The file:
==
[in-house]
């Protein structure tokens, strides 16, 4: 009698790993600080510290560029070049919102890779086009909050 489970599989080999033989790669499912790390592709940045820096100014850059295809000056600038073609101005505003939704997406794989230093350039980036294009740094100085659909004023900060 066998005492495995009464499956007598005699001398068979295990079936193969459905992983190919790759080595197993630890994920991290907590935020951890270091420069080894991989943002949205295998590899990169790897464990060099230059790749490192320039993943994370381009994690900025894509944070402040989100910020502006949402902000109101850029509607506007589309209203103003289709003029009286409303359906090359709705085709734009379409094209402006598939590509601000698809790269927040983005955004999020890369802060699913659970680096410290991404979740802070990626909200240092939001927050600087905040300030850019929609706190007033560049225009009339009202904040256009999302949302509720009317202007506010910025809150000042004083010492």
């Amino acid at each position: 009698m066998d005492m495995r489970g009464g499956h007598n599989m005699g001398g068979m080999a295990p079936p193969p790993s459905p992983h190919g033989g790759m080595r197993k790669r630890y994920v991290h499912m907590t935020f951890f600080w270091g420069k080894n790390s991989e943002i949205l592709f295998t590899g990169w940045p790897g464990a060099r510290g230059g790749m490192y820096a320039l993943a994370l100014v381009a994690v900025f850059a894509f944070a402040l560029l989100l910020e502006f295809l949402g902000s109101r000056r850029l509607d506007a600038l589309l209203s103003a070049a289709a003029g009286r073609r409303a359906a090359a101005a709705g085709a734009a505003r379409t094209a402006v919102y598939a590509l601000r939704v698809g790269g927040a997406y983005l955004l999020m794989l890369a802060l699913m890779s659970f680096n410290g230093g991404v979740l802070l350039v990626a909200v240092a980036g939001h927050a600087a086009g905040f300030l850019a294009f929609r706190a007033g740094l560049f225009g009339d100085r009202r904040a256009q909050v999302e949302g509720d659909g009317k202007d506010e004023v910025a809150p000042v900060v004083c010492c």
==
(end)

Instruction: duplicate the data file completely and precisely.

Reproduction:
[in-house]
């Protein structure tokens, strides 16, 4: 009698790993600080510290560029070049919102890779086009909050 489970599989080999033989790669499912790390592709940045820096100014850059295809000056600038073609101005505003939704997406794989230093350039980036294009740094100085659909004023900060 066998005492495995009464499956007598005699001398068979295990079936193969459905992983190919790759080595197993630890994920991290907590935020951890270091420069080894991989943002949205295998590899990169790897464990060099230059790749490192320039993943994370381009994690900025894509944070402040989100910020502006949402902000109101850029509607506007589309209203103003289709003029009286409303359906090359709705085709734009379409094209402006598939590509601000698809790269927040983005955004999020890369802060699913659970680096410290991404979740802070990626909200240092939001927050600087905040300030850019929609706190007033560049225009009339009202904040256009999302949302509720009317202007506010910025809150000042004083010492």
């Amino acid at each position: 009698m066998d005492m495995r489970g009464g499956h007598n599989m005699g001398g068979m080999a295990p079936p193969p790993s459905p992983h190919g033989g790759m080595r197993k790669r630890y994920v991290h499912m907590t935020f951890f600080w270091g420069k080894n790390s991989e943002i949205l592709f295998t590899g990169w940045p790897g464990a060099r510290g230059g790749m490192y820096a320039l993943a994370l100014v381009a994690v900025f850059a894509f944070a402040l560029l989100l910020e502006f295809l949402g902000s109101r000056r850029l509607d506007a600038l589309l209203s103003a070049a289709a003029g009286r073609r409303a359906a090359a101005a709705g085709a734009a505003r379409t094209a402006v919102y598939a590509l601000r939704v698809g790269g927040a997406y983005l955004l999020m794989l890369a802060l699913m890779s659970f680096n410290g230093g991404v979740l802070l350039v990626a909200v240092a980036g939001h927050a600087a086009g905040f300030l850019a294009f929609r706190a007033g740094l560049f225009g009339d100085r009202r904040a256009q909050v999302e949302g509720d659909g009317k202007d506010e004023v910025a809150p000042v900060v004083c010492c």